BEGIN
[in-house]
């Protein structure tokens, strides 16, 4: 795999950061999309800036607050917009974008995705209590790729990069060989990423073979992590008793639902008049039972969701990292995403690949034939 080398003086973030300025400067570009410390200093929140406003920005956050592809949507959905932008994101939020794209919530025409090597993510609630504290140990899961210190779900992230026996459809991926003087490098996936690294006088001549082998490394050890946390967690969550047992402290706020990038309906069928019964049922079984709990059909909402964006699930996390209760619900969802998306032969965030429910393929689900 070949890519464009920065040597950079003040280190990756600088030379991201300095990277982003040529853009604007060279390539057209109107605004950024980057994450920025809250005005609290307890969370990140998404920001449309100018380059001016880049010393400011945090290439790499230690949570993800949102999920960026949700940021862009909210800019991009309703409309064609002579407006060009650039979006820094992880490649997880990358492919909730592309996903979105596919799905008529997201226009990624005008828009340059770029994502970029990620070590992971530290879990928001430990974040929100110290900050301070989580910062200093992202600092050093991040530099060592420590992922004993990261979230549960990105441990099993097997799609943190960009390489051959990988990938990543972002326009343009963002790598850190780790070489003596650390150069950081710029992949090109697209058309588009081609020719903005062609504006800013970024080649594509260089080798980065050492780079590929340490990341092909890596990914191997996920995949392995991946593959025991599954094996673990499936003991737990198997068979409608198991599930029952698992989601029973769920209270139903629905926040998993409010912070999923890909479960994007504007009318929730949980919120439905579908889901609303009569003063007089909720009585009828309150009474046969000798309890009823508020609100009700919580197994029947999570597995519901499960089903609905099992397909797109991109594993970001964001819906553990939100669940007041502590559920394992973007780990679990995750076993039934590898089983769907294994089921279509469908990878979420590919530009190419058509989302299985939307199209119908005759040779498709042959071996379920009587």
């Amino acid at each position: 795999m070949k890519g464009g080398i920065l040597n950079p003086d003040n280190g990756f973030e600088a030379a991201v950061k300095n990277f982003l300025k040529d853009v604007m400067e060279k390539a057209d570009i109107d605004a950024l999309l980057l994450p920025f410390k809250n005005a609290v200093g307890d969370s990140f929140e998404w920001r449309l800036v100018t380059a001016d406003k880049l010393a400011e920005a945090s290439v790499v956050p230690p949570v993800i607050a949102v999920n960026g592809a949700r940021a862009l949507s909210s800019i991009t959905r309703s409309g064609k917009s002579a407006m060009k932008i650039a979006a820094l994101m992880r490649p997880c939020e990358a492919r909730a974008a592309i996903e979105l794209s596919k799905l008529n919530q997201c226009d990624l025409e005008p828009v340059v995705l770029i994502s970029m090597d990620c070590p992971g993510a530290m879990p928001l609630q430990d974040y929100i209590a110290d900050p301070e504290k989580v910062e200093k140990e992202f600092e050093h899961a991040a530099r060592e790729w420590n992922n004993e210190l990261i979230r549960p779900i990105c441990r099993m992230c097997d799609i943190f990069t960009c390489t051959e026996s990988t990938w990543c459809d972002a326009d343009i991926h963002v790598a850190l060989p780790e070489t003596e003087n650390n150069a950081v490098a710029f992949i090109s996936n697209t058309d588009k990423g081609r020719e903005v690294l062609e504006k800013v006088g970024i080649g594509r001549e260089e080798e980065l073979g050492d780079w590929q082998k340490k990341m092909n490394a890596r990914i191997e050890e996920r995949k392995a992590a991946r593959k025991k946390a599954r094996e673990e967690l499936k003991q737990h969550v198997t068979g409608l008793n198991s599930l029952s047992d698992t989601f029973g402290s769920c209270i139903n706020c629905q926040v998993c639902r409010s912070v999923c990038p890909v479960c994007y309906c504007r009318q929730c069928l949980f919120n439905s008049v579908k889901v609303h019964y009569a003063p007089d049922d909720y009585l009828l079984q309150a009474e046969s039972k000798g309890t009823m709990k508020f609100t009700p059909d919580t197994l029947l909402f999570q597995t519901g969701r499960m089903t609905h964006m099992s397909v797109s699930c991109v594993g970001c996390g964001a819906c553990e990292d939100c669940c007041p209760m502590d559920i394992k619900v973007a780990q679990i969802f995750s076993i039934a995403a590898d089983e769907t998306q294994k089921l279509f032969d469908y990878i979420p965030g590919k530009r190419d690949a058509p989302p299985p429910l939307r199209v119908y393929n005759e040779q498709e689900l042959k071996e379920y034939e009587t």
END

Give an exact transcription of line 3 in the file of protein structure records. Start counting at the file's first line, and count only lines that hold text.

């Amino acid at each position: 795999m070949k890519g464009g080398i920065l040597n950079p003086d003040n280190g990756f973030e600088a030379a991201v950061k300095n990277f982003l300025k040529d853009v604007m400067e060279k390539a057209d570009i109107d605004a950024l999309l980057l994450p920025f410390k809250n005005a609290v200093g307890d969370s990140f929140e998404w920001r449309l800036v100018t380059a001016d406003k880049l010393a400011e920005a945090s290439v790499v956050p230690p949570v993800i607050a949102v999920n960026g592809a949700r940021a862009l949507s909210s800019i991009t959905r309703s409309g064609k917009s002579a407006m060009k932008i650039a979006a820094l994101m992880r490649p997880c939020e990358a492919r909730a974008a592309i996903e979105l794209s596919k799905l008529n919530q997201c226009d990624l025409e005008p828009v340059v995705l770029i994502s970029m090597d990620c070590p992971g993510a530290m879990p928001l609630q430990d974040y929100i209590a110290d900050p301070e504290k989580v910062e200093k140990e992202f600092e050093h899961a991040a530099r060592e790729w420590n992922n004993e210190l990261i979230r549960p779900i990105c441990r099993m992230c097997d799609i943190f990069t960009c390489t051959e026996s990988t990938w990543c459809d972002a326009d343009i991926h963002v790598a850190l060989p780790e070489t003596e003087n650390n150069a950081v490098a710029f992949i090109s996936n697209t058309d588009k990423g081609r020719e903005v690294l062609e504006k800013v006088g970024i080649g594509r001549e260089e080798e980065l073979g050492d780079w590929q082998k340490k990341m092909n490394a890596r990914i191997e050890e996920r995949k392995a992590a991946r593959k025991k946390a599954r094996e673990e967690l499936k003991q737990h969550v198997t068979g409608l008793n198991s599930l029952s047992d698992t989601f029973g402290s769920c209270i139903n706020c629905q926040v998993c639902r409010s912070v999923c990038p890909v479960c994007y309906c504007r009318q929730c069928l949980f919120n439905s008049v579908k889901v609303h019964y009569a003063p007089d049922d909720y009585l009828l079984q309150a009474e046969s039972k000798g309890t009823m709990k508020f609100t009700p059909d919580t197994l029947l909402f999570q597995t519901g969701r499960m089903t609905h964006m099992s397909v797109s699930c991109v594993g970001c996390g964001a819906c553990e990292d939100c669940c007041p209760m502590d559920i394992k619900v973007a780990q679990i969802f995750s076993i039934a995403a590898d089983e769907t998306q294994k089921l279509f032969d469908y990878i979420p965030g590919k530009r190419d690949a058509p989302p299985p429910l939307r199209v119908y393929n005759e040779q498709e689900l042959k071996e379920y034939e009587t």